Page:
A study in China found that the death rate for coronavirus is more than twice that of women, despite the fact that both genders are equally likely to contract the coronavirus.
According to the investigation published in the journal Frontiers in Public Health that analyzes the differences between male and female patients, and concludes that older men may need additional care and faster access to intensive therapies.
According to the results, men and women have the same possibilities of contracting the virus, but that men are significantly more likely to suffer the severe effects of the disease and to die.
Researchers at the Tongren Hospital in Beijing, China analyzed data from 43 coronavirus patients they had treated themselves and data from 1,056 people who are publicly available; in addition, they also included figures for 524 SARS patients from 2003 (the two coronaviruses behind these diseases are similar).
“In early January, we noticed that the number of men dying from coronavirus appeared to be greater than the number of women,” said Jin-Kui Yang, a physician at the Beijing hospital.
Among the patients, the researchers confirmed that older people and those with specific underlying conditions tended to have more severe disease and were more likely to die.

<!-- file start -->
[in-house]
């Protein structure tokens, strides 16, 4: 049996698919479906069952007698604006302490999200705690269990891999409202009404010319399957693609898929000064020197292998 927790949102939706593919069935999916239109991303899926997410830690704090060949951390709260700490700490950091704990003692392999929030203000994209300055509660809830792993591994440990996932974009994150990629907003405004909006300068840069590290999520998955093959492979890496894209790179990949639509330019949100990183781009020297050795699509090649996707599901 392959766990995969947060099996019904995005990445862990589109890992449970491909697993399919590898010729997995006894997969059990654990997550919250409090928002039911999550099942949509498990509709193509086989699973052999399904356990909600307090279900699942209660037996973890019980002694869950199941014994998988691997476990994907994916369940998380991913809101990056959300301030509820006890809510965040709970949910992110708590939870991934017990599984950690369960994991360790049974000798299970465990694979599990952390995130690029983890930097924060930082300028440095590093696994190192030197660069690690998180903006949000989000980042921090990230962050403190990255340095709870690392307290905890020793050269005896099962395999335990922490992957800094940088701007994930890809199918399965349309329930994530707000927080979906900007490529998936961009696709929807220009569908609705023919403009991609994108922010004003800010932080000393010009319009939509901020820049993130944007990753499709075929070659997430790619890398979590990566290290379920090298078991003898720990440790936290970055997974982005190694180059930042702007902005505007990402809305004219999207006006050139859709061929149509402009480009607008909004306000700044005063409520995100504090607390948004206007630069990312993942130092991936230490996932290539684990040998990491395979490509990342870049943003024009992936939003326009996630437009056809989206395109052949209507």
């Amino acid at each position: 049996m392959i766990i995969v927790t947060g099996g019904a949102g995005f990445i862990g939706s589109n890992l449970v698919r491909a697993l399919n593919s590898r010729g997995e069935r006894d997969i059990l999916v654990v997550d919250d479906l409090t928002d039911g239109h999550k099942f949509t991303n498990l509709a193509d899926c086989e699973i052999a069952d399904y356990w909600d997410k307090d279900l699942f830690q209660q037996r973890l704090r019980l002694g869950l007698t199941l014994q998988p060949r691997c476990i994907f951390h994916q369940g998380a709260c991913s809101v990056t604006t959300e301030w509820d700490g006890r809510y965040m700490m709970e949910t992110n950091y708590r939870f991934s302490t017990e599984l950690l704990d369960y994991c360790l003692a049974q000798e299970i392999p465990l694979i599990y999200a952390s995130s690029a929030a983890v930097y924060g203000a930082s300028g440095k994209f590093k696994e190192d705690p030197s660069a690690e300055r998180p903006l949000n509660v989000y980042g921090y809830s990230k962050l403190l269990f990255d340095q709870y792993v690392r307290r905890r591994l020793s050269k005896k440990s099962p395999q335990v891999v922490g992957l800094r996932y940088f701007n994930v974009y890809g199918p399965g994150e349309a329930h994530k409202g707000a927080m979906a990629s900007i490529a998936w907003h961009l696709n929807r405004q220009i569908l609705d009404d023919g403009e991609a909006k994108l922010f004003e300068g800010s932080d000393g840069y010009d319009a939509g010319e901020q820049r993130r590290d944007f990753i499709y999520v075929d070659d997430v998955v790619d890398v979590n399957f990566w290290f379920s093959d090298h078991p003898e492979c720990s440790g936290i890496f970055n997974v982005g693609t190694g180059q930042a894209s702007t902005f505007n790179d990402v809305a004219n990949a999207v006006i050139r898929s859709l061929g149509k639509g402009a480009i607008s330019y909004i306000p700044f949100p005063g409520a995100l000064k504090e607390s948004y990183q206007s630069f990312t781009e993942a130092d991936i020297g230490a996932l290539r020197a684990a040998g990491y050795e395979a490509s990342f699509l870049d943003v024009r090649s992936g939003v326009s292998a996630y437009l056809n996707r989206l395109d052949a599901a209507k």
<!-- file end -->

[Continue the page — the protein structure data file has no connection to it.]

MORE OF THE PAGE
However, the age and number of infected men and women were similar, but men tended to have a more serious illness: more than 70 per cent of those who died were men.
According to Yang, males have a mortality rate of almost 2.5 times higher than females.
“And the interesting thing is that being a man is a significant risk factor for having a more serious illness, regardless of age.”
In 2003 SARS data collected, scientists found a similar trend, with a significantly higher death rate among men.
In both SARS and COVID-19, the virus is able to enter the human cell due to a protein that binds to another, called ACE2. This is found in our cells and the work also examines it.
Thus, according to this study, ACE2 levels tend to be higher in men and in patients with cardiovascular disease and diabetes, all with worse results.
Despite these findings, Yang and colleagues indicate that further research is needed to determine why men with COVID-19 tend to perform worse.